So, I’ve been doing my research. Because there are so many prefectures and so many famous foods, I’m going to be breaking this article up into two parts. One for North, East, and Central prefectures of Japan, and one for West and South prefectures of Japan. At the end of the second part, we’ll also include a printout that has a map with numbers on all the prefectures corresponding to a list down below it. That way you can print this out, take it with you, and go on a rompy food excursion in Japan.
posted by infini
on Feb 6, 2013 -
"Japanese cinema’s preeminent taboo buster, Nagisa Oshima
directed, between 1959 and 1999, more than twenty groundbreaking features. For Oshima, film was a form of activism, a way of shaking up the status quo. Uninterested in the traditional Japanese cinema of such popular filmmakers as Kurosawa, Ozu, and Naruse, Oshima focused not on classical themes of good and evil or domesticity but on outcasts, gangsters, murderers, rapists, sexual deviants, and the politically marginalized." The great Japanese director Nagisa Oshima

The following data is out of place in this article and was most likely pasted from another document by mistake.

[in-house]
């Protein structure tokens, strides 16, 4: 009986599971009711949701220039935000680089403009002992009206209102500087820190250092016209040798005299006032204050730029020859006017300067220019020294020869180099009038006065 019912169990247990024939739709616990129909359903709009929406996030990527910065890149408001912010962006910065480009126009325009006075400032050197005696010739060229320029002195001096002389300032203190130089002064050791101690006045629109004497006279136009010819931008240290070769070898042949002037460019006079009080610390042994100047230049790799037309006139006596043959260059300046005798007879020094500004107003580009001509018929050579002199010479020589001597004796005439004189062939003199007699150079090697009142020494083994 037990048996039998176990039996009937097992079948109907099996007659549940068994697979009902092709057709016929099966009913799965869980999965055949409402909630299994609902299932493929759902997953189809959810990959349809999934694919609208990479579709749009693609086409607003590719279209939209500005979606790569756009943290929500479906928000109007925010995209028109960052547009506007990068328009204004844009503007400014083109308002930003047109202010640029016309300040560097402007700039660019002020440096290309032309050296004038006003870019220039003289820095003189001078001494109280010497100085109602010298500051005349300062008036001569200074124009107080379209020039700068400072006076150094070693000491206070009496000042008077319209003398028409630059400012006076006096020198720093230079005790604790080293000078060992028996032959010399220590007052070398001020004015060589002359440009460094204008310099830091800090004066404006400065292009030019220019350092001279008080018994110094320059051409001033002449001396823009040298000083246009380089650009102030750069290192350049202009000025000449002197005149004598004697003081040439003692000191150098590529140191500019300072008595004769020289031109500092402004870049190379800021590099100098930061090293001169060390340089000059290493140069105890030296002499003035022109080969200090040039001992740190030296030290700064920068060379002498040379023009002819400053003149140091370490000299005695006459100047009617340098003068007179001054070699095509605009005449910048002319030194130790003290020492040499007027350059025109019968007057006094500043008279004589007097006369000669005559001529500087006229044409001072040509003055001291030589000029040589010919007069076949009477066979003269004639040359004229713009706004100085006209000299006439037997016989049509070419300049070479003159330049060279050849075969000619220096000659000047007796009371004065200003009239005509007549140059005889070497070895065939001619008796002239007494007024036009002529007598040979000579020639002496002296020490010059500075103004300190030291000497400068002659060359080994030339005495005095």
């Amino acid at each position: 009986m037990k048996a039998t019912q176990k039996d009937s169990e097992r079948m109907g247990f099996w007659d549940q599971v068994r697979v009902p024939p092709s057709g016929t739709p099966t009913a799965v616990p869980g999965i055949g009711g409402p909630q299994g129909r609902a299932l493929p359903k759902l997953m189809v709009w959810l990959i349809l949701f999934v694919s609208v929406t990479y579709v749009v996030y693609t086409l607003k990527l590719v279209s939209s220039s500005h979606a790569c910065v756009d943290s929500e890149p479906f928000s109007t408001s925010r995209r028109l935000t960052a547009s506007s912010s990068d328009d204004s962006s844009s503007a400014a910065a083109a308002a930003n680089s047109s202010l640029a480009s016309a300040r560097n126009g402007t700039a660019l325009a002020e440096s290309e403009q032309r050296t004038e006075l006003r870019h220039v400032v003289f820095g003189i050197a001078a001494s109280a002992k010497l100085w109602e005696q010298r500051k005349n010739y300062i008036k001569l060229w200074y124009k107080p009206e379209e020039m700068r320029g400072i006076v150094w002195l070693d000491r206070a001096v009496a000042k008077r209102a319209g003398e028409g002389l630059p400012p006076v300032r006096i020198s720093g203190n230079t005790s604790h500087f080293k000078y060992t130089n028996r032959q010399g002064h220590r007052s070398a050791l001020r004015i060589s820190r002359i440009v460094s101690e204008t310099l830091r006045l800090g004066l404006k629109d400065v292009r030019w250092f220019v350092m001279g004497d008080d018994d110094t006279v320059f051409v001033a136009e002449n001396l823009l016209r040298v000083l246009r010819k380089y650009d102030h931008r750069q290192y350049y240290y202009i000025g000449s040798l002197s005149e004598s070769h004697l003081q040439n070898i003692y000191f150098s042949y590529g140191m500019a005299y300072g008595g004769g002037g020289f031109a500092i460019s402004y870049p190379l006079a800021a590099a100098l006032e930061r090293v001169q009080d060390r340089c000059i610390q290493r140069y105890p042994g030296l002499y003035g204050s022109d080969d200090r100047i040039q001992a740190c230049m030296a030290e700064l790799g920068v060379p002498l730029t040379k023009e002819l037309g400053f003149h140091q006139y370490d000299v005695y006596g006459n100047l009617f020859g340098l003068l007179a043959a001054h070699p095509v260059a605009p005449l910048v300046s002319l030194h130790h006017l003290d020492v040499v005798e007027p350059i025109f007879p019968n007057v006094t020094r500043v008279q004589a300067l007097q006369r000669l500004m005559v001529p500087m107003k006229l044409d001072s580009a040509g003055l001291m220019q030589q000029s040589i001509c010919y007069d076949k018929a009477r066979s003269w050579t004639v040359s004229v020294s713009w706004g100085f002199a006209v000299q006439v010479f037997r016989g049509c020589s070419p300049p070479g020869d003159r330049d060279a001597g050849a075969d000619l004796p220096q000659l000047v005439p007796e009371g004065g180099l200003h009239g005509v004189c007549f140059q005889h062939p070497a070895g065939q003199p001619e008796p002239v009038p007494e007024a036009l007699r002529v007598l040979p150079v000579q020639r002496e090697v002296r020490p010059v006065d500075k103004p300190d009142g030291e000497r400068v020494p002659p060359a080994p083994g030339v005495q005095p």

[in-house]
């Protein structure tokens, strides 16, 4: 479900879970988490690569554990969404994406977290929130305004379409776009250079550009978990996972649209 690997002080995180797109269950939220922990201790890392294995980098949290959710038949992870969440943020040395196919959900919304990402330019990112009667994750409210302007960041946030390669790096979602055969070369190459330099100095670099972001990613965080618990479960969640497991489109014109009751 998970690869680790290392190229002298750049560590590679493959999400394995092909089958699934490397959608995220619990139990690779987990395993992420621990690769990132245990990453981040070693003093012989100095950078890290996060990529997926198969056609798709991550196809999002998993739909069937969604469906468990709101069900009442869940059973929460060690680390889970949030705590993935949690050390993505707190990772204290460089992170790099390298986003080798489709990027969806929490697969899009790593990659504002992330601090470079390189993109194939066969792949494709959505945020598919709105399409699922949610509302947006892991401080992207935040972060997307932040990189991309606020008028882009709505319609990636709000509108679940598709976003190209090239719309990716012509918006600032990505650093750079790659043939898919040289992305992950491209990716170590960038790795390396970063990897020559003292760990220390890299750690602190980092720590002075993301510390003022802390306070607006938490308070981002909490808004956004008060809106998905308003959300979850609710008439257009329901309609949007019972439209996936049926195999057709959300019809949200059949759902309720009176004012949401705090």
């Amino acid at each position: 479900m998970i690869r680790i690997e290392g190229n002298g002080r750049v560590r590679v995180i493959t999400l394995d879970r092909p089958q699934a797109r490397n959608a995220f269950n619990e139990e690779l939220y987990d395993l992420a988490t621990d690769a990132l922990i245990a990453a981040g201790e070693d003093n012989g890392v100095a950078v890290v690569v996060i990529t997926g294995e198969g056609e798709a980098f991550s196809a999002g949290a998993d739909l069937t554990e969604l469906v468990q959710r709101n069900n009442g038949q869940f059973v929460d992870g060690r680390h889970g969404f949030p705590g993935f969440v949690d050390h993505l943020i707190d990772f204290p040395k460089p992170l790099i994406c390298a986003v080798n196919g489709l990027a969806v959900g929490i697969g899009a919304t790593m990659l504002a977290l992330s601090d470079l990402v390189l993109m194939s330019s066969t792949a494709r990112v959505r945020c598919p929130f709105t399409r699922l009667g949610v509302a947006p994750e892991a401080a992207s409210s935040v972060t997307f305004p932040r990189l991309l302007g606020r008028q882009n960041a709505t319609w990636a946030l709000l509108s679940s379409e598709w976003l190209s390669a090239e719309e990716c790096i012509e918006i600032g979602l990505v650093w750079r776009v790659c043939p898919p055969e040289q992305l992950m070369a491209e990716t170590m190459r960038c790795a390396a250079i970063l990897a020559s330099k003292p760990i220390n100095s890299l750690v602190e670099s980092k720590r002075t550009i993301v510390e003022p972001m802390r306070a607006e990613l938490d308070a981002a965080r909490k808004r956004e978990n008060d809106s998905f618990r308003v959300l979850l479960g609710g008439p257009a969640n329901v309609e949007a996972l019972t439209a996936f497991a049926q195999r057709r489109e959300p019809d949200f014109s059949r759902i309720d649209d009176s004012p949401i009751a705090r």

passed away at the age of 80 last week. Appreciations from the Guardian
, NY Times
, AV Club
, and a few in-depth articles over at Senses of Cinema
and Film Comment
posted by HumanComplex
on Jan 25, 2013 -
Today is Coming of Age Day
in Japan, when everyone who has turned twenty in the past year simultaneously gains the right to smoke, drink, and vote. Wherever you are, why not celebrate with Kyary Pamyu Pamyu's (previously)
latest video, furisodeshon
posted by 23
on Jan 13, 2013 -
On the flat top of a steep hill in a distant corner of northern Japan lies the tomb of an itinerant shepherd who, two millennia ago, settled down there to grow garlic. He fell in love with a farmer’s daughter named Miyuko, fathered three kids and died at the ripe old age of 106. In the mountain hamlet of Shingo, he’s remembered by the name Daitenku Taro Jurai. The rest of the world knows him as Jesus Christ. (previously)